Tuesday, September 29, 2009

(#10) The Song(s) Remain the Same

Five of my favorite songs, in no particular order. In interest of fairness, I'm only using one song per artist.

1. "Ain't No More Cane" by The Band
I don't think I can even pick a favorite Band song, but this is as good a place as any to start. It captures the spirit of the band perfectly, with its weird timelessness and the feeling of a ragged communion between all the members. The verses are divided between everyone but Garth, but the shared choruses are all-for-one. Besides the stellar vocals (Rick's "ooohs" are particularly great, with his soaring, quavery voice), my favorite part of the song has to be Richard's drumming. I don't know if all piano players have some kind of innate sense of funk or what, but I love songs where Richard drums ("Rag Mama Rag," "Jemima Surrender," "Don't Ya Tell Henry," "Evangeline," etc.). You can't separate The Band into individual parts, though. When one is missing, it's just not The Band. When they're all working together, it's pure magic.

2. "My Generation" by The Who
The Who, to me, means a lot of exclamation points. Explosive! Loud! Brilliant! Raw! The Who! Townshend's written a million great songs, and I don't even know if this one's my favorite Who song, but it's definitely up there. It sums the band up rather well to me. There's Moon beating the hell out of the drums, Roger singing his heart out, Pete doing his thing, and John's amazing bass solo (those are always a high point of Who songs for me). I feel like this mixture of defiance and talent is what's made the band so loved over three generations. If you haven't seen their performance on The Smothers Brothers Comedy Hour, shown in The Kids Are Alright, you should do so as soon as possible.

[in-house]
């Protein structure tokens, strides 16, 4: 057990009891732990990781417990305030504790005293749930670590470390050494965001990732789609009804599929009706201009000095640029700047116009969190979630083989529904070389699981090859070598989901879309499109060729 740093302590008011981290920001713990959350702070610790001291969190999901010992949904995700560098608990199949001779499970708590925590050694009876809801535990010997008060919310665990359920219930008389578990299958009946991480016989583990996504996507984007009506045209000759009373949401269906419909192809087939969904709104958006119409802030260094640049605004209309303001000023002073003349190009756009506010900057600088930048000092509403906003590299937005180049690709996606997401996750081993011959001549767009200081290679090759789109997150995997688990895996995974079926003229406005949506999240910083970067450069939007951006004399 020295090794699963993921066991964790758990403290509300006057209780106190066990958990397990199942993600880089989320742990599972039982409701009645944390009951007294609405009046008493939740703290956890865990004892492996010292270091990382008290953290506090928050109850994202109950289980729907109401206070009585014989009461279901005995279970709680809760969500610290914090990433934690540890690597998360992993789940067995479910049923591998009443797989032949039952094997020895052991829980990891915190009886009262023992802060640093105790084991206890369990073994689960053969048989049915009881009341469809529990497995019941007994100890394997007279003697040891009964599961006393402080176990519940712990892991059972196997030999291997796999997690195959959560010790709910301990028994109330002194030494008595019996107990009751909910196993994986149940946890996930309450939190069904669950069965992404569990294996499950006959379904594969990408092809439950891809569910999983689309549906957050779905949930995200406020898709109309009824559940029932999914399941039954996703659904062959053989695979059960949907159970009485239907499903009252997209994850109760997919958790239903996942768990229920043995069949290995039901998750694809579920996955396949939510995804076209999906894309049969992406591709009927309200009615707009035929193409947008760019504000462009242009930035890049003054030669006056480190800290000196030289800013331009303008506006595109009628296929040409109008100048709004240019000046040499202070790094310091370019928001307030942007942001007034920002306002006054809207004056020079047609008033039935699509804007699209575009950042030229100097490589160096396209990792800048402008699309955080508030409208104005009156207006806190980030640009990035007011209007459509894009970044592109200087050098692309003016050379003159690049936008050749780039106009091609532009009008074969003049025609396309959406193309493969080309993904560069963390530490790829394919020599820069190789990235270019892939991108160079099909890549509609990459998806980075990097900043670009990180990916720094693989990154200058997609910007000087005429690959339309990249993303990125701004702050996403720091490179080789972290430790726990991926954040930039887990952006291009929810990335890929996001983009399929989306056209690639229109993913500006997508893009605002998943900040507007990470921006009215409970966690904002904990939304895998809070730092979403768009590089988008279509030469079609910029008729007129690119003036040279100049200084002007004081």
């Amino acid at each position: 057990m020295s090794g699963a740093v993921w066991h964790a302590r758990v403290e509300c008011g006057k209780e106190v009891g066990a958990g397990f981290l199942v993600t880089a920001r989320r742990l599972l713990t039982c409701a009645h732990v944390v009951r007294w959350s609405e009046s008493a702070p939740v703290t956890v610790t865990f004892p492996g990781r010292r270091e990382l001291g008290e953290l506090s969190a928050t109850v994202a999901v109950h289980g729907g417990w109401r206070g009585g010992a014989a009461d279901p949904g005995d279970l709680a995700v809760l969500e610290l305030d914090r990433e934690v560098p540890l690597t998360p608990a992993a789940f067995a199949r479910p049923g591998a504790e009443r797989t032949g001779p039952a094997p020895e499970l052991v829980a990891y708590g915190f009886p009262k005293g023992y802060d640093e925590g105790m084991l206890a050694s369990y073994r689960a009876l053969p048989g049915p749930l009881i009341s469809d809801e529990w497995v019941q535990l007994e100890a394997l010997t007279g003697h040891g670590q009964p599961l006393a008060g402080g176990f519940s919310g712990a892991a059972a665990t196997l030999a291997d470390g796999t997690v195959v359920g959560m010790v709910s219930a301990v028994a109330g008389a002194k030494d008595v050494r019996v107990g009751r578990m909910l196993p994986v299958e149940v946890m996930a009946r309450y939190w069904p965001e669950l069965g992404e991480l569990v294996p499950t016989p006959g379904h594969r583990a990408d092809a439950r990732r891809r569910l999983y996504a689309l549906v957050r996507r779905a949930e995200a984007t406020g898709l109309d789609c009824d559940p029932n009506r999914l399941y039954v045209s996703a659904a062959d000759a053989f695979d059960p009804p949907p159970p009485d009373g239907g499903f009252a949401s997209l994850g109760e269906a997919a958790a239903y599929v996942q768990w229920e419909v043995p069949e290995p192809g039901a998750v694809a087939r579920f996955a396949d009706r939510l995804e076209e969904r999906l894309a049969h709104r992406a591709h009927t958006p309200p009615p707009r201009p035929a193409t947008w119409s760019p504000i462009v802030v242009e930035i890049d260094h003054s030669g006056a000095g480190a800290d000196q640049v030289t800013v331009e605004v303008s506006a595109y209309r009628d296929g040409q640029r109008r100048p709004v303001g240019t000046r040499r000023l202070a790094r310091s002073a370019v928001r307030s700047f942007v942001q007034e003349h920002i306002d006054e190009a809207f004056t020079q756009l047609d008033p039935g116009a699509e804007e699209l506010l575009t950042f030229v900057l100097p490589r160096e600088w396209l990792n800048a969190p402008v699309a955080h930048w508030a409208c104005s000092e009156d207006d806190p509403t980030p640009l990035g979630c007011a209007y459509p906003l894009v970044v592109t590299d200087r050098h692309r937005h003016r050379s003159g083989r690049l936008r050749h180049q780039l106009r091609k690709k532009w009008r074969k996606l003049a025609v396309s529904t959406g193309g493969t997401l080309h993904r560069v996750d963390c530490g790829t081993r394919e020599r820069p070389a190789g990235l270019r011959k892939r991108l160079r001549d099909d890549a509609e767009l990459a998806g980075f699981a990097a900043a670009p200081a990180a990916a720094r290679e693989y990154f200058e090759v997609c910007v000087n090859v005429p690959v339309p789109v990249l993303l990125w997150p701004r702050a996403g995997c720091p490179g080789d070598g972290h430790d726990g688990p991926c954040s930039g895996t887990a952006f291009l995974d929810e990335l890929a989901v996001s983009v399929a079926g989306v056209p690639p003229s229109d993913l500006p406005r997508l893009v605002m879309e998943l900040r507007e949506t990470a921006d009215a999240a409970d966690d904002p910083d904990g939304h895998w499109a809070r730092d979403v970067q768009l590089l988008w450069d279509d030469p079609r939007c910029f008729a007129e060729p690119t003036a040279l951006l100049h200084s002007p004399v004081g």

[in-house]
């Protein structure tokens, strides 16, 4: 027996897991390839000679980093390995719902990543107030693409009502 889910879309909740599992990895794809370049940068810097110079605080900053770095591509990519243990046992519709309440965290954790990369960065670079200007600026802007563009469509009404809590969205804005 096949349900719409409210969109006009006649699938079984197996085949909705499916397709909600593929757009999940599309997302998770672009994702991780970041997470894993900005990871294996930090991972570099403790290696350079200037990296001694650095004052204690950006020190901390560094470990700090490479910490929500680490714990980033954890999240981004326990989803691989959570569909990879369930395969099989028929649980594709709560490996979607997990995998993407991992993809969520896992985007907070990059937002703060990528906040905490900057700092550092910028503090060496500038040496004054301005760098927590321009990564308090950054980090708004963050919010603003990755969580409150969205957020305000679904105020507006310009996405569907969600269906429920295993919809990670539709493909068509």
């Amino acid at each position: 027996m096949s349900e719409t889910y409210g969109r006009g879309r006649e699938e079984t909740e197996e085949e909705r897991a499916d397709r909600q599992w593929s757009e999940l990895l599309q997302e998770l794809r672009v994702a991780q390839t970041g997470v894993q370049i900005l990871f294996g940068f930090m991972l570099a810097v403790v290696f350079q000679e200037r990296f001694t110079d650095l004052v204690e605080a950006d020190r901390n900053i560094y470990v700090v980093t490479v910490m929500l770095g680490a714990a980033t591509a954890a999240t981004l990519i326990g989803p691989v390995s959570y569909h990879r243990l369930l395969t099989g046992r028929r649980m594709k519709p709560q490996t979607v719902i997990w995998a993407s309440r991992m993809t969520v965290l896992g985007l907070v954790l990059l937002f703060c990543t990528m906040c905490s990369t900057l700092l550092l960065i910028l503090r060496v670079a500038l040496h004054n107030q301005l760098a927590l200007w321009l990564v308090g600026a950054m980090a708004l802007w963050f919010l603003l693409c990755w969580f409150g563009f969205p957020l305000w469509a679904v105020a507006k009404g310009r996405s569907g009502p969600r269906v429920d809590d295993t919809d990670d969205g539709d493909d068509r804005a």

3. "Kashmir" by Led Zeppelin
I dig a lot of Zeppelin, but this one stands out to me particularly. You've got the strings and horns, not to mention the four members at the center of it. Middle Eastern music always fascinates me, and "Kashmir"'s got this exotic vibe to it. Robert Plant is not always my favorite vocalist, but he nails it here (as he does on pretty much everything; just because he's not my fave doesn't mean boy can't sing).
"Like Shangri-La beneath the summer moon, I will return again." Sigh.

4. "He Can Only Hold Her" by Amy Winehouse
I love me some Amy. If you've heard Back to Black in its entirety, you can never again judge her solely on her (undeniably unwise) life choices. Her jazzy blues-soaked vocals are such a welcome relief from today's auto-tuned "singers" who are more parts plastic than actual flesh. All of the songs on this album convey genuine emotion, and her voice on this song in particular, about a girl unable to get over her former lover even though she's with another man (yes, it sounds soap opera-y written out like that, but trust me on this) is so beautiful to me.

5. "Blackbird" by The Beatles
The quiet simplicity of this is just so beautiful. Paul had the civil rights movement in mind when he wrote it, which makes it all the more meaningful. The intricacy of the guitar part and the birdsong at the end, and Paul's fabulous singing...ah. It's just perfect.

Obviously, I am no music writer. But I kind of like doing this and probably will include more posts along this line, as there is in no way this is a good representation of all the fantastic music out there, and really isn't even a good representation of my top hundred.


  1. The Band, The Who, Led Zeppelin, The Beatles -- The essence of my being!

    Your use of words was great (keep writing!) and this is an awesome selection, xo.